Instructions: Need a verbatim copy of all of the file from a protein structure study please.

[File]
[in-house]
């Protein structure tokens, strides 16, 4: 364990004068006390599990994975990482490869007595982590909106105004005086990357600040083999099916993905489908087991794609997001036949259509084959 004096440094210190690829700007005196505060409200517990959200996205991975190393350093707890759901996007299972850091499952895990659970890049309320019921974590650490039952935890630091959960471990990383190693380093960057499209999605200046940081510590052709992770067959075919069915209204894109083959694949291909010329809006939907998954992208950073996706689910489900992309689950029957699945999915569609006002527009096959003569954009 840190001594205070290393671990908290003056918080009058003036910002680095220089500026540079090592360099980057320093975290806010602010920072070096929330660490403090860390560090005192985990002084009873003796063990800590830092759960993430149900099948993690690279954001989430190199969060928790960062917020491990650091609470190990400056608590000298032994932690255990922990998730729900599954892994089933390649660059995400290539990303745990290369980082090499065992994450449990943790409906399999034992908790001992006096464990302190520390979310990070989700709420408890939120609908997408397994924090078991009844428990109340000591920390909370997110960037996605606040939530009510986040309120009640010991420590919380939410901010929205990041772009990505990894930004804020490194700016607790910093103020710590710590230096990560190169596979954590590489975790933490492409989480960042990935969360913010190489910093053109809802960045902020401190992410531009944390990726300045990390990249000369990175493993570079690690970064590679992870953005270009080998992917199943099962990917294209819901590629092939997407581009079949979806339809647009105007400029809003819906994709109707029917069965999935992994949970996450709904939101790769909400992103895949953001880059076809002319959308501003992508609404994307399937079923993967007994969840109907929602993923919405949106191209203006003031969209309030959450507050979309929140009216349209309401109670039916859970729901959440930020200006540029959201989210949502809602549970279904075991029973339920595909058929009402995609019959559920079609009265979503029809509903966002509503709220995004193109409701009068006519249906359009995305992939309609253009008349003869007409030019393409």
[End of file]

[in-house]
């Protein structure tokens, strides 16, 4: 364990004068006390599990994975990482490869007595982590909106105004005086990357600040083999099916993905489908087991794609997001036949259509084959 004096440094210190690829700007005196505060409200517990959200996205991975190393350093707890759901996007299972850091499952895990659970890049309320019921974590650490039952935890630091959960471990990383190693380093960057499209999605200046940081510590052709992770067959075919069915209204894109083959694949291909010329809006939907998954992208950073996706689910489900992309689950029957699945999915569609006002527009096959003569954009 840190001594205070290393671990908290003056918080009058003036910002680095220089500026540079090592360099980057320093975290806010602010920072070096929330660490403090860390560090005192985990002084009873003796063990800590830092759960993430149900099948993690690279954001989430190199969060928790960062917020491990650091609470190990400056608590000298032994932690255990922990998730729900599954892994089933390649660059995400290539990303745990290369980082090499065992994450449990943790409906399999034992908790001992006096464990302190520390979310990070989700709420408890939120609908997408397994924090078991009844428990109340000591920390909370997110960037996605606040939530009510986040309120009640010991420590919380939410901010929205990041772009990505990894930004804020490194700016607790910093103020710590710590230096990560190169596979954590590489975790933490492409989480960042990935969360913010190489910093053109809802960045902020401190992410531009944390990726300045990390990249000369990175493993570079690690970064590679992870953005270009080998992917199943099962990917294209819901590629092939997407581009079949979806339809647009105007400029809003819906994709109707029917069965999935992994949970996450709904939101790769909400992103895949953001880059076809002319959308501003992508609404994307399937079923993967007994969840109907929602993923919405949106191209203006003031969209309030959450507050979309929140009216349209309401109670039916859970729901959440930020200006540029959201989210949502809602549970279904075991029973339920595909058929009402995609019959559920079609009265979503029809509903966002509503709220995004193109409701009068006519249906359009995305992939309609253009008349003869007409030019393409």